I learned this the hard way when Reid was being diagnosed. We had moved to Chicago for what ended up being 12 freezing months. In what felt like a cruel joke, Jim was traveling back to California Monday through Friday; my mom was newly engaged and pre-occupied in head-over-heels infatuation; and I knew not a soul in this new town. My dreams were being dashed by total strangers who'd arrive at the doorstep, assess my 2 1/2 year old with a list of deficits and a grim prognosis, then leave never to be seen again. Suffice it to say, I cried myself to sleep on the sofa regularly.

Heartbreak turned to anger. I was mad at Jim for deserting me, mad at my mom for being happy, mad at the therapists for judging my little pride and joy, and ultimately mad at God for letting any of this be. I felt tricked like he had pulled a fast one on me while I wasn't looking.

Somewhere along the line in that isolation, I also realized it would be shooting myself in the foot to stay mad at God. Clearly, He had more power to help me than my mom ever will. At that time, He seemed a bit more attentive than my husband. Certainly, He was more knowledgeable about the course of action we needed to chart than the best specialist. I think I actually realized this faster and more acutely because I was separated from my usual support system. I was left alone with the One with whom the buck stopped. Not a bad place to be, actually!

Blessed are those who mourn, for they will be comforted. Matthew 5:3-5 As I moved closer to Him in prayer--or rather stopped backing away in anger--I was happier. To be in His presence always feels good. Worship and prayer put us there.

Psalm 120 gives us clear permission to vent our distress and misery. God can take it. Not only that, He is close to the brokenhearted. Let it out! I just returned from our Maundy Thursday service so am freshly impressed that He is the One who endured watching His own precious Son eaten alive by the angry mob. This God can sympathize with every affliction known to man. We have something in common; we're made in His image with a soul and a heart that has the capacity to love, feel, and therefore break with sadness, regret, and loss.

The Psalmists approached God with every single human emotion--distress, desperation, vengeance, impatience, gratitude, anger and hatred. The fact that the Psalms are included in Biblical inspiration proves that honesty is not inconsistent with worship. Remarkably, something about relinquishing every single heart wrenching feeling results in His making us whole again. We were made to worship and be in His presence. When we do, our attitude and our perspective changes.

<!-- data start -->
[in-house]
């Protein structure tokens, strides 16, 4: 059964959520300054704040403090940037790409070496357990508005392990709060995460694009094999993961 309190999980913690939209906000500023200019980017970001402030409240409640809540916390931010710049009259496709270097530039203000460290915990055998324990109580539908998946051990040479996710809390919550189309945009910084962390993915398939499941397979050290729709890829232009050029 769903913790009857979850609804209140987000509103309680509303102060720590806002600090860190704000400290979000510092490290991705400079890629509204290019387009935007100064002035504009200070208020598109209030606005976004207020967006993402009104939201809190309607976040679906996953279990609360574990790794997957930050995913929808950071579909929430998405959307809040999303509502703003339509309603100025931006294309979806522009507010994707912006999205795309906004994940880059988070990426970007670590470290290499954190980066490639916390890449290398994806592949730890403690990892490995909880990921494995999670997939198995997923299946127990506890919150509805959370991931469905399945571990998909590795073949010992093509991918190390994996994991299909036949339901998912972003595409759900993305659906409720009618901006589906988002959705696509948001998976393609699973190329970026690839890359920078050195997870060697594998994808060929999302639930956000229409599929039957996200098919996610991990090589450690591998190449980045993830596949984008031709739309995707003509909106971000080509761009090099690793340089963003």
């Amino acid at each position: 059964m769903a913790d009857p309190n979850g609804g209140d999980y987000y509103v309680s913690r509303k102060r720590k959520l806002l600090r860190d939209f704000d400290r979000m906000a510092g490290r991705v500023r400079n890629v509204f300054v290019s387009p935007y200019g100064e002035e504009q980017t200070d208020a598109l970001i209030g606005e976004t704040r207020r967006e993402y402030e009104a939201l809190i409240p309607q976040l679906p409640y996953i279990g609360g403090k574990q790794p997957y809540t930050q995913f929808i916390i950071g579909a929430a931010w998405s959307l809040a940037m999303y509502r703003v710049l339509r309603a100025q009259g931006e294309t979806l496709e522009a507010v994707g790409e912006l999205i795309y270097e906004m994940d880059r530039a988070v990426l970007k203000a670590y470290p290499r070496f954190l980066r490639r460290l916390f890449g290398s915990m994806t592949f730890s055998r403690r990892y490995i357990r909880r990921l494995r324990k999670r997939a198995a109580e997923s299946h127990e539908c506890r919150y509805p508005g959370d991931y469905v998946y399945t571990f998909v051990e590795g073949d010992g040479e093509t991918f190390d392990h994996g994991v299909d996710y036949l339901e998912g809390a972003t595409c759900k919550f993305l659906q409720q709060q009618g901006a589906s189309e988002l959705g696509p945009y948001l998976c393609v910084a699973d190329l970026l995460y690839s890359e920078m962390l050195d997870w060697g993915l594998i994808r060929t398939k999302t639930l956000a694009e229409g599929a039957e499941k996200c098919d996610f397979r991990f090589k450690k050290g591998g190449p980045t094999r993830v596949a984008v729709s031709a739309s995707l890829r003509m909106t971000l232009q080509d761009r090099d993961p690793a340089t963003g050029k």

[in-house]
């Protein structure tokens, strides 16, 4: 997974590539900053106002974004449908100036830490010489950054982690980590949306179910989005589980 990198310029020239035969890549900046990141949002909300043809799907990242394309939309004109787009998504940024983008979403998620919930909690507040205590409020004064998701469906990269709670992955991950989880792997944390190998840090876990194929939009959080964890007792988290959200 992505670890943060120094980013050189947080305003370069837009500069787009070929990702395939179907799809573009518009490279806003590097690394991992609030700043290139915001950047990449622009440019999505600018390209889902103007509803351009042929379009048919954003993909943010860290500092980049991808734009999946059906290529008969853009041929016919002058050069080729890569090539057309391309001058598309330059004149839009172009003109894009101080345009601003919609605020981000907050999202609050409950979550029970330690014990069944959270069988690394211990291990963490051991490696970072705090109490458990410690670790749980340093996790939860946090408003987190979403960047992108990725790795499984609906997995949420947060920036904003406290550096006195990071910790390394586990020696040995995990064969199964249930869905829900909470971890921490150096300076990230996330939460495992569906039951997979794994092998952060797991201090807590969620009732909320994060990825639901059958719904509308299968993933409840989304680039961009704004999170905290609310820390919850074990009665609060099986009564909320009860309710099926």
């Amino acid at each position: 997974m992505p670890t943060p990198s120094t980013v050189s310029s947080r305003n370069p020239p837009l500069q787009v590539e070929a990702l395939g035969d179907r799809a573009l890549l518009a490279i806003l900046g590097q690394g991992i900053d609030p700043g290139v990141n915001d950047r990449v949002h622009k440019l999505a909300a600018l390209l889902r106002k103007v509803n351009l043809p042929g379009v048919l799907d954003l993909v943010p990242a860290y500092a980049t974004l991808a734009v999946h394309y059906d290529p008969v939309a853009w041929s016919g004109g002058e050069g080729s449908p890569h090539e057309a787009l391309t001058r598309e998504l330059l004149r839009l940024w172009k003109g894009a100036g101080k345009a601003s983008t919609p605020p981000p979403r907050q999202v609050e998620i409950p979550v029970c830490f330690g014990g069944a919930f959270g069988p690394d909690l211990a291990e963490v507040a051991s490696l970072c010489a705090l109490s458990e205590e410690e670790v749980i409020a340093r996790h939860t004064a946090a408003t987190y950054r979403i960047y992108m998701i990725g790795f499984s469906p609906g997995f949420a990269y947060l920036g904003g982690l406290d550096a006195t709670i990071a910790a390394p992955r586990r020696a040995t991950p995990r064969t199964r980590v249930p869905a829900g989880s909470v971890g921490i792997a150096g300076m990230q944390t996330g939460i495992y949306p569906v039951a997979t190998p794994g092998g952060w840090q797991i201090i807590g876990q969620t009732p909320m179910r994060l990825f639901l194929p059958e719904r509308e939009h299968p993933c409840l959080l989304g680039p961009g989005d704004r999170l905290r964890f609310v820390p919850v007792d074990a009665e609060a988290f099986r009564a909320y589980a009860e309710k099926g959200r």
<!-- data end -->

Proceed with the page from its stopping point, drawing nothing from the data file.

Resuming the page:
Psalm after Psalm begins with self and ends with God. Our emotion, His truth. Our honesty, His promises. Our pain, His comfort. Our weakness, His strength. Our broken hearts, His healing. Our suffering, His redemption.

I know it is OK to woe and yet, I don't want to be so "woe is me" that I make autism out to be worse than the horrific things happening around the globe that also break God's heart. Cancer, slavery, torture, paralysis, murder. Would any of us prefer to be living in those conditions? I love my life and how God has redeemed it; and I pray there is joy that comes through the end of each post even if I begin with brutal honesty. If not, read a Psalm instead! There are 150.

“The LORD is close to the brokenhearted and saves those who are crushed in spirit.” Psalm 34:18

You keep track of all my sorrows. You have collected all my tears in your bottle. You have recorded each one in your book. Psalm 56:8

I will give you a new heart and put a new spirit in you; I will remove from you your heart of stone and give you a heart of flesh. Ezekiel 36:25-27

My flesh and my heart may fail, but God is the strength of my heart and my portion forever. Psalm 73:25-27

I have heard your prayer and seen your tears. I will heal you..." 2 Kings 20:5


  1. Thank you for sharing your experiences. I remember trying to take my two to a Good Friday service right after my daughter had been diagnosed in 2002. It was a disaster. I haven't been back to church since then. I can't ask anyone to understand that my kids WILL ESCAPE, and my husband is afraid to trust anyone to watch them. I don't think I've ever been angry with God, just bewildered. But I'm thankful too that I have this unique experience. I just wish I could have more humans to hug and share with in person. This ended up being a really lame comment. I'm sort of still letting the feelings from what I read come to the surface. I spend a lot of time keeping feelings weighed down. I don't let them breathe too often.

  2. I went through a similar process to the one you describe (when you lived in Chicago) - only mine lasted for two years. I was angry, hurt, disappointed and so bitter when my daughter was diagnosed. Finally, one day, in a her hospital room I threw my hands up and said, "Lord, she's yours. I'm trusting you to take care of her and make something beautiful out of her life." I still have difficult times, but since that day God has blessed me with such a peace. He truly can heal our hearts.